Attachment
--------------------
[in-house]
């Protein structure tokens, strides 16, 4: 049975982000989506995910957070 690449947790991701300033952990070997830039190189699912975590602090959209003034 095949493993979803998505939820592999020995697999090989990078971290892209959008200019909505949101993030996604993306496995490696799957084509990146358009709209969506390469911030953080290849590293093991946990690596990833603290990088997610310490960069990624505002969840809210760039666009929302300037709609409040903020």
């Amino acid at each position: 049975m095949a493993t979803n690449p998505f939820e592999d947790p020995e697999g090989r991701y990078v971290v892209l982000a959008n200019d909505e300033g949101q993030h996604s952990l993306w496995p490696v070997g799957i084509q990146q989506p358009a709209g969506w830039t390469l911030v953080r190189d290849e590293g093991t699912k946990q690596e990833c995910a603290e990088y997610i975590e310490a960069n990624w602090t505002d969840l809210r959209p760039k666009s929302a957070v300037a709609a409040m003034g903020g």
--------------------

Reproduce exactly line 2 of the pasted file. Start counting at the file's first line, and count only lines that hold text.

């Protein structure tokens, strides 16, 4: 049975982000989506995910957070 690449947790991701300033952990070997830039190189699912975590602090959209003034 095949493993979803998505939820592999020995697999090989990078971290892209959008200019909505949101993030996604993306496995490696799957084509990146358009709209969506390469911030953080290849590293093991946990690596990833603290990088997610310490960069990624505002969840809210760039666009929302300037709609409040903020």